With 123,000 employees, almost $50bn in annual sales and a $200bn-plus market capitalisation, the status of Novartis as a leading Big Pharma company is beyond doubt.
Yet management, staff and shareholders know that the past five years have been a struggle. Now, critical choices about asset disposals and investments are looming for the Switzerland-based group.
How it makes them will define the place of Joseph Jimenez, chief executive since 2010, in corporate pharmaceutical history.
Some of Mr Jimenez’s decisions ought to be easier than others.
Should Novartis sell its 36.5 per cent share in a consumer health joint venture with GlaxoSmithKline, the UK drugmaker? Many shareholders think so. Novartis has the option to compel GSK to buy its stake this coming March. A sale might raise $10bn.
Novartis is undoubtedly examining the ways in which it might put such a tidy sum to use. Acquisitions to fill holes in its pharma portfolio, or to expand its generics business, would do the trick. If such opportunities open up, then it will make more sense to sell than to stay hooked up with GSK, even though the joint venture is doing well and growing in value.
Should Mr Jimenez sell Novartis’s shareholding in Roche, its Swiss rival, potentially raising another $14bn? Again, the answer is, in principle, yes.
Novartis amassed the stake, amounting to 6 per cent of Roche’s shares but a third of the voting stock, between 2001 and 2003. The idea was to prepare the ground for a full merger, but that did not happen. These days it is perfectly clear that it never will.
The most vexing issue is what to do with Alcon, the eyecare division for which Novartis paid Nestlé $51.6bn in 2010. Like the Roche stake, the Alcon purchase was a throw of the dice for which Mr Jimenez bears no responsibility. Rather, it is part of the mixed legacy of Daniel Vasella, the former Novartis patriarch who founded the company in 1996 by merging Ciba-Geigy with Sandoz.
When Novartis reported its second-quarter results on July 18, it offered some rare good news about Alcon, predicting that the division would record a modest increase in full-year 2017 revenue.
Yet Alcon has fallen well short of the high hopes placed on it seven years ago.
If Daimler’s acquisition of Chrysler in 1998, followed by its sale at a vast loss in 2007, was the worst ever deal in the car industry, then Novartis’s purchase of Alcon is arguably its nearest equivalent in the pharmaceutical sector.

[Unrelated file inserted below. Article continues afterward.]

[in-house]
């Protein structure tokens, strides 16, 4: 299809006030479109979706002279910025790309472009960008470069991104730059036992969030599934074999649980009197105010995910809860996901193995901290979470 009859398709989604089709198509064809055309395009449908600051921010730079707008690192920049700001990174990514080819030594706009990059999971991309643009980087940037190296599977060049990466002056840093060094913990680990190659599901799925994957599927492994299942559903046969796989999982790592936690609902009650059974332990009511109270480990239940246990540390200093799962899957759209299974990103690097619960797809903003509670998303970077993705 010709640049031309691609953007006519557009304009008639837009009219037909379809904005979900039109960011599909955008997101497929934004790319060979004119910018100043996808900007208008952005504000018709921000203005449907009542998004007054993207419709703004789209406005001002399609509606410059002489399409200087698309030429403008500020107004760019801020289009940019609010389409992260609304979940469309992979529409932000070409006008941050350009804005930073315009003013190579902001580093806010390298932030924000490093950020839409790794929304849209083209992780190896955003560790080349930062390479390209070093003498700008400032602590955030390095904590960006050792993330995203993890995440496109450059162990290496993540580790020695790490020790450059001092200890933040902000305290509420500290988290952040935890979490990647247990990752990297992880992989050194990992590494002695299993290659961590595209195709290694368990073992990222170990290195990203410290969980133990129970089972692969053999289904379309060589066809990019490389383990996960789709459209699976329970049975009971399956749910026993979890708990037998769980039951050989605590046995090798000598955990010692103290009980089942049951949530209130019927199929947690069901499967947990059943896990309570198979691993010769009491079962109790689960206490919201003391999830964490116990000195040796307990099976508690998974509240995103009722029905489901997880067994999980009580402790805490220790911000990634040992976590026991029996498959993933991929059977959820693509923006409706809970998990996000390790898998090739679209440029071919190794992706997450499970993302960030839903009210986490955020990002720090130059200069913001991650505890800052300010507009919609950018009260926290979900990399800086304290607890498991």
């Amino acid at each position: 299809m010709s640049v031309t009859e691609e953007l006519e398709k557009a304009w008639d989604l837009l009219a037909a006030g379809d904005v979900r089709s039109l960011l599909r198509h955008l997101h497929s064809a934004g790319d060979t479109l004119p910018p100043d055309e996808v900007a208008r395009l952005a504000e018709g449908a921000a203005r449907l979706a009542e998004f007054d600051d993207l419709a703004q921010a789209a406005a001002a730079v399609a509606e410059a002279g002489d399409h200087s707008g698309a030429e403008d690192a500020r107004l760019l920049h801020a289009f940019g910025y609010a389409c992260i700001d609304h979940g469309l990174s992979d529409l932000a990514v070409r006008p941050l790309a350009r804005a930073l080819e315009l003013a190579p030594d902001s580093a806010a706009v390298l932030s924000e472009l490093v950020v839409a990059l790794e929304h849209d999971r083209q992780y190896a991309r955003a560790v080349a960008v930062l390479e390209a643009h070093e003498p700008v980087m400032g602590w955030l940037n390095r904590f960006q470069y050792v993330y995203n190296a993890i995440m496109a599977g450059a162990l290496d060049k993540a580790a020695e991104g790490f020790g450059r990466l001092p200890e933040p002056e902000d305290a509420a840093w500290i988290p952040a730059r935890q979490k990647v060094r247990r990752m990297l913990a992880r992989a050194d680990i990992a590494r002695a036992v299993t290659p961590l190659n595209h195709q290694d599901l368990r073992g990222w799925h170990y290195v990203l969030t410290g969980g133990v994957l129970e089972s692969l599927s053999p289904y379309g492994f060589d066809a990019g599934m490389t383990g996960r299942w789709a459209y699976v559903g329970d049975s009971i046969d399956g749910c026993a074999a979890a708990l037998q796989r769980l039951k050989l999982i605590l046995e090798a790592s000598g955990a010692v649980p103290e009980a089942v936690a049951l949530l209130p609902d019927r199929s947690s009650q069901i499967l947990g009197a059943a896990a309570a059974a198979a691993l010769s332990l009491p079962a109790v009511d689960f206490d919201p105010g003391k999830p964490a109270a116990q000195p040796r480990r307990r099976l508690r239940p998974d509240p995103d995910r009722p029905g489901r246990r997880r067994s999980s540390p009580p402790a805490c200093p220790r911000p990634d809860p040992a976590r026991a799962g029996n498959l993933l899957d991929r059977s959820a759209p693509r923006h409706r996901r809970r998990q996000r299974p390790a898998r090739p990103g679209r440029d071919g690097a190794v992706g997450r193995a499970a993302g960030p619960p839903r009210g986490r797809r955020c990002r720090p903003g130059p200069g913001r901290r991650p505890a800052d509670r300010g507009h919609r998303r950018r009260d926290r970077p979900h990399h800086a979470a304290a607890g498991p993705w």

Alcon’s difficulties are by no means the only factor in Novartis’s underperformance, as measured by net sales and operating profit. Also important are the expiry of the company’s patents for blockbuster drugs and intense price pressures in the US market.
The financial costs and disruption to Novartis stemming from various legal tangles in Russia and South Korea have not helped, either.
Still, Alcon is the problem that sticks out. Novartis executives speak bravely about a business that has turned the corner and, after a few more profitable quarters, will be ready for a sale, spin-off or initial public offering.
However, most estimates of Alcon’s value range from $25bn-$35bn. Even at the top end, that could represent a staggering loss on the sum Novartis splashed out in 2010.
The Alcon business up for review does not include the ophthalmic pharmaceuticals division that was moved into another part of the Novartis business in 2016, and which generated around $5bn in annual sales
However, this is less of a concern than what Novartis would do with the money it would receive if it were to dispose of Alcon, its Roche stake and its share of the GSK-led joint venture.
All told, Mr Jimenez might have $50bn-$60bn to play with. The last thing investors want to see is another Alcon-type purchase whose value melts like a Swiss glacier.
They can comfort themselves that Mr Jimenez is not Mr Vasella. Novartis has no need for one “transformational transaction” in the near future, Mr Jimenez says. Carefully targeted, less expensive acquisitions are more likely.
Besides that, investors should keep in mind that Novartis has one of the industry’s finest reputations for scientific research. As of December 2016, it had more than 200 projects in clinical development. One particularly promising drug, used for treating leukaemia in children and known as CTL019, is moving closer to the market.
Such breakthroughs require a generous budget. If Novartis sells Alcon or other businesses, it will surely invest some of the proceeds in research — and investors should welcome that.
Copyright The Financial Times Limited 2017